Corporate involvement in prison labor is limited compared with other sectors of the prison industry. While some industries, like the prison phone, food, and health systems, for example, are highly and sometimes entirely privatized, corporate involvement in prison labor is typically less direct and harder to research.
Most of the labor performed by incarcerated individuals in the U.S. is used to carry out the daily operations of the prisons that incarcerate them (i.e., to maintain the prison system itself), thereby lowering their cost to the public. A small fraction of people who work have jobs that produce goods or services, mostly for the state that incarcerates them, and less often for the private sector. Other companies may be involved in other ways.
Our research on corporate involvement in prison labor includes:
- Companies that use incarcerated workers to maintain and operate the prisons in which they are held. This includes, for example, private prison operators CoreCivic and GEO Group, as well as prison food service provider Aramark.
- Companies that use prison labor to produce products and services for state agencies. This includes, for example, products like Virco furniture and services like operating phone lines at call centers run by privately-owned company Televerde. This information can typically be gleaned from the online catalogs of state "correctional industry" agencies.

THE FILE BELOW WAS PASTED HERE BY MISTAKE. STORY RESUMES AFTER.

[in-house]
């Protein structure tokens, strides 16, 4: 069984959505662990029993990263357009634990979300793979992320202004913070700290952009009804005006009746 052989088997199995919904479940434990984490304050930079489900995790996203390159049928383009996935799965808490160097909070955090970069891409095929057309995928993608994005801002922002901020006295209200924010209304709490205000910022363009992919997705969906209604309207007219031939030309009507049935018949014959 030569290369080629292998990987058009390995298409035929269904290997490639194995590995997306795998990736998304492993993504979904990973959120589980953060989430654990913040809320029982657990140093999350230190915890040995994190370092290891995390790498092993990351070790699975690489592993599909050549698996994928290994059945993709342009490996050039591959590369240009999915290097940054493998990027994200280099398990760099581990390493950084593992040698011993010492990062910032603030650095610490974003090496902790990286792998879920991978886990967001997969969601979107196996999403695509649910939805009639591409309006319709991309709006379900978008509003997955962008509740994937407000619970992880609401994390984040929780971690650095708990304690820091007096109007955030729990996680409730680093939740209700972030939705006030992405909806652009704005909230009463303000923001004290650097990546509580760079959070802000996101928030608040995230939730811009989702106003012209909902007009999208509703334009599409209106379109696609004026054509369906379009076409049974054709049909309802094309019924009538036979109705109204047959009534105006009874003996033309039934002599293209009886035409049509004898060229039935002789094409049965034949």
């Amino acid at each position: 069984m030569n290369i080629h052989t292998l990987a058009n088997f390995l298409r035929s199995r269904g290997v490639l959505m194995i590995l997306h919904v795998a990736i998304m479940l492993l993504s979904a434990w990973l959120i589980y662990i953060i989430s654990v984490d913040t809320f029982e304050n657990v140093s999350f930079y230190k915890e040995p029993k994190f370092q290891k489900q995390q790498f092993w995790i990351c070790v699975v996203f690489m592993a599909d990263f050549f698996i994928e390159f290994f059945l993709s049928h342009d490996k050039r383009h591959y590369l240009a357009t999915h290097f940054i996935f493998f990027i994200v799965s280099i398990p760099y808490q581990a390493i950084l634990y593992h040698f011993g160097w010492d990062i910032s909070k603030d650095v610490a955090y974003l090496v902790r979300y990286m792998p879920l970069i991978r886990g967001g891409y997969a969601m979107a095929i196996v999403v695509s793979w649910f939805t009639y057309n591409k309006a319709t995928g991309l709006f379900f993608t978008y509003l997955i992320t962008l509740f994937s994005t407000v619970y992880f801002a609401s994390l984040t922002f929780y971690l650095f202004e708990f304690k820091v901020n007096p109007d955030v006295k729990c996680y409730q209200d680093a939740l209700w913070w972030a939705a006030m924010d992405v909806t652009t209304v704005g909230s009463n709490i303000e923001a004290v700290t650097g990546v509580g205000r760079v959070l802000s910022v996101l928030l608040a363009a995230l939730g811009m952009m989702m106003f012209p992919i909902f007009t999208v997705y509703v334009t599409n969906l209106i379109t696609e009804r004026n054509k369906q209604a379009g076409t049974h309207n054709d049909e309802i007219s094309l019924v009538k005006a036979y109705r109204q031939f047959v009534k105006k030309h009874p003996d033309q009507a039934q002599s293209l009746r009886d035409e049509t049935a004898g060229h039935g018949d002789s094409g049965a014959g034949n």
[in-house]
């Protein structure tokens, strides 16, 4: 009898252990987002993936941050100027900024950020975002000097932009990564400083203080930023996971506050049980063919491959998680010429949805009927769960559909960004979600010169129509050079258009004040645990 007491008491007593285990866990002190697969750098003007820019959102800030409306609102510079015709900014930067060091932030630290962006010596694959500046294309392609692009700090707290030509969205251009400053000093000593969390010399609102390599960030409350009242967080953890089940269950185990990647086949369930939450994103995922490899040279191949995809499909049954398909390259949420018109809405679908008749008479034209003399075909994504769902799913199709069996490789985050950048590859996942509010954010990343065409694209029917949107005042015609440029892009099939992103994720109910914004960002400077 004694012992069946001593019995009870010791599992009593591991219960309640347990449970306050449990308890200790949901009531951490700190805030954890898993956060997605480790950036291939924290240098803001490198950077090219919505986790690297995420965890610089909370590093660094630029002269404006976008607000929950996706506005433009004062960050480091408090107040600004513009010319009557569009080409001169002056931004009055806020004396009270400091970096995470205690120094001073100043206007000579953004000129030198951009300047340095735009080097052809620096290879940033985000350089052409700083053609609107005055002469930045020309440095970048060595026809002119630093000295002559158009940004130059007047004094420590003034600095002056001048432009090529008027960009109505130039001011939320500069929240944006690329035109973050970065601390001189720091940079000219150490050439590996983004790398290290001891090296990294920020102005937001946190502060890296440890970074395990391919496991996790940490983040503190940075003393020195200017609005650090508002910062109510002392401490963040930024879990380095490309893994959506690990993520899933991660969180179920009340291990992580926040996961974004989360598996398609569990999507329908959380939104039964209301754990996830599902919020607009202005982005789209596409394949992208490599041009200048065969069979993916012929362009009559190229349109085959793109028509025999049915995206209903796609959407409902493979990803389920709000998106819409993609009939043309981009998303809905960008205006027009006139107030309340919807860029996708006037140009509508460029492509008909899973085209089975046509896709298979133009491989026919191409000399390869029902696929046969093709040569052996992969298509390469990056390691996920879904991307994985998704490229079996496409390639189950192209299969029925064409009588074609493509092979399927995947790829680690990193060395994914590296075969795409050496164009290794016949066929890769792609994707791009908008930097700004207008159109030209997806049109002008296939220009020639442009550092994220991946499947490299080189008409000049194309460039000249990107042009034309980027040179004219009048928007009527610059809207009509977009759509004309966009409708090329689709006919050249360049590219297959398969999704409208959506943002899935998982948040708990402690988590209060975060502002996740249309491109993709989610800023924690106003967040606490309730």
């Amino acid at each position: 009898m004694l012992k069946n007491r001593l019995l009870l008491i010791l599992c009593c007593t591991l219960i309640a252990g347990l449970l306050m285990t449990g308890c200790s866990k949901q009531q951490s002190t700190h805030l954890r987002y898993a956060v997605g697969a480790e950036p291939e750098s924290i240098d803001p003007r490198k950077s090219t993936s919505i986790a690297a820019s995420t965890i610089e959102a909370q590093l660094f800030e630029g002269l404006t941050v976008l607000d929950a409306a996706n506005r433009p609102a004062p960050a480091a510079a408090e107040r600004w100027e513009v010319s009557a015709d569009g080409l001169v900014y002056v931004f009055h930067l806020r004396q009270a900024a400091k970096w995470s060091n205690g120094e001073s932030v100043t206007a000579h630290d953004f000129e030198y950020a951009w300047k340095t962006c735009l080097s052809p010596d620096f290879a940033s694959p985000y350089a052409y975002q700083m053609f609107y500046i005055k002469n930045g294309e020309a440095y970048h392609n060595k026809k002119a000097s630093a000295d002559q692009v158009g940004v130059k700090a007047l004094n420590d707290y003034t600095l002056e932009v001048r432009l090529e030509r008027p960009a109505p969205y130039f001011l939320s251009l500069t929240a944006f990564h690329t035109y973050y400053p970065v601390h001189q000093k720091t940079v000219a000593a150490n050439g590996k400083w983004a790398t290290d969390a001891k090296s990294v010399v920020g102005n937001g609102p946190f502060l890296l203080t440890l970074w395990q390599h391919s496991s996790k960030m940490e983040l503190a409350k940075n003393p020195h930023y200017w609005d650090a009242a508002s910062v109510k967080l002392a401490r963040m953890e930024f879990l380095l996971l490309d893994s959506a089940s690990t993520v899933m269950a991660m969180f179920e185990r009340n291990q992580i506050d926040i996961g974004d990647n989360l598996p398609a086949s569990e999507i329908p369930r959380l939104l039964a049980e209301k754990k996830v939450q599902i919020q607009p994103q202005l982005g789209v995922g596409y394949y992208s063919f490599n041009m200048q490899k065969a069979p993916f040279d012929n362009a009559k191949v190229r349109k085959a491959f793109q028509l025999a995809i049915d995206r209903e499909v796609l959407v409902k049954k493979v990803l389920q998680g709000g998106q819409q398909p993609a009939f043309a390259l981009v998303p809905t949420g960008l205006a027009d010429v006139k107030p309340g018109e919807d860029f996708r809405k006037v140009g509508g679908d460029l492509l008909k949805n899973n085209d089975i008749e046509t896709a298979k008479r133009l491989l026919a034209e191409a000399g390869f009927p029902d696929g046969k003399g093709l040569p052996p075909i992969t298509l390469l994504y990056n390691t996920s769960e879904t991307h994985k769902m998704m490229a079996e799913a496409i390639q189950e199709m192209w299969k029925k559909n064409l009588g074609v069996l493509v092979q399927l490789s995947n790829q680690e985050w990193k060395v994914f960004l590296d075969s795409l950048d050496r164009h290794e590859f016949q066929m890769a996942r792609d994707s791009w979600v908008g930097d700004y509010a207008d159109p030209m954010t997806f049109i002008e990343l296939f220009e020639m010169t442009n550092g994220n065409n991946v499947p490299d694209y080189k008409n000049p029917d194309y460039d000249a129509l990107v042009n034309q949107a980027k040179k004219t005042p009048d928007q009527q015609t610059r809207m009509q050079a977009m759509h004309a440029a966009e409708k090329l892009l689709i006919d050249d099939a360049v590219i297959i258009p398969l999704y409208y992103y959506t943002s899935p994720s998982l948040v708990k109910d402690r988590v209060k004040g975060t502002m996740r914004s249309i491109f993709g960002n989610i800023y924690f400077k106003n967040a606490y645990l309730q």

- Companies that directly operate prison labor programs, mostly through the federal Prison Industry Enhancement Certification Program (PIECP), and whose products end up in the private market. These are almost entirely privately-owned small and local businesses, but also companies like Shaw Industries, owned by publicly-traded Berkshire Hathaway.
- Companies that have prison labor in their supply chains by, for example, sourcing from PIECP programs. It is likely that every large U.S. retailer has prison labor in its supply chain, unless it takes measures to prevent this. Without corporate auditing and public disclosures, such as Costco's and Home Depot's, information can only surface anecdotally, as in the case of Walmart and TJX. In many cases, companies whose involvement in prison labor is exposed quickly end their involvement. That was the case, for example, with Whole Foods, Victoria's Secret, and a host of other major brands who still appear on online prison labor "blacklists."
- Companies that supply and equip prison labor programs. For example, 3M provides the materials for making license plates and other products in many state prison labor systems. We do not include all contractors of prison labor agencies, but only the ones that provide materials or equipment specifically used in prison labor programs.
- Companies that sponsor the National Correctional Industries Association (NCIA). We presume they have a stake in the prison labor industry through one of the above involvements, but sometimes we cannot find public information about the nature of their involvement.
For a general overview of state and federal prison labor programs, as well as a brief discussion of prison labor conditions, see here.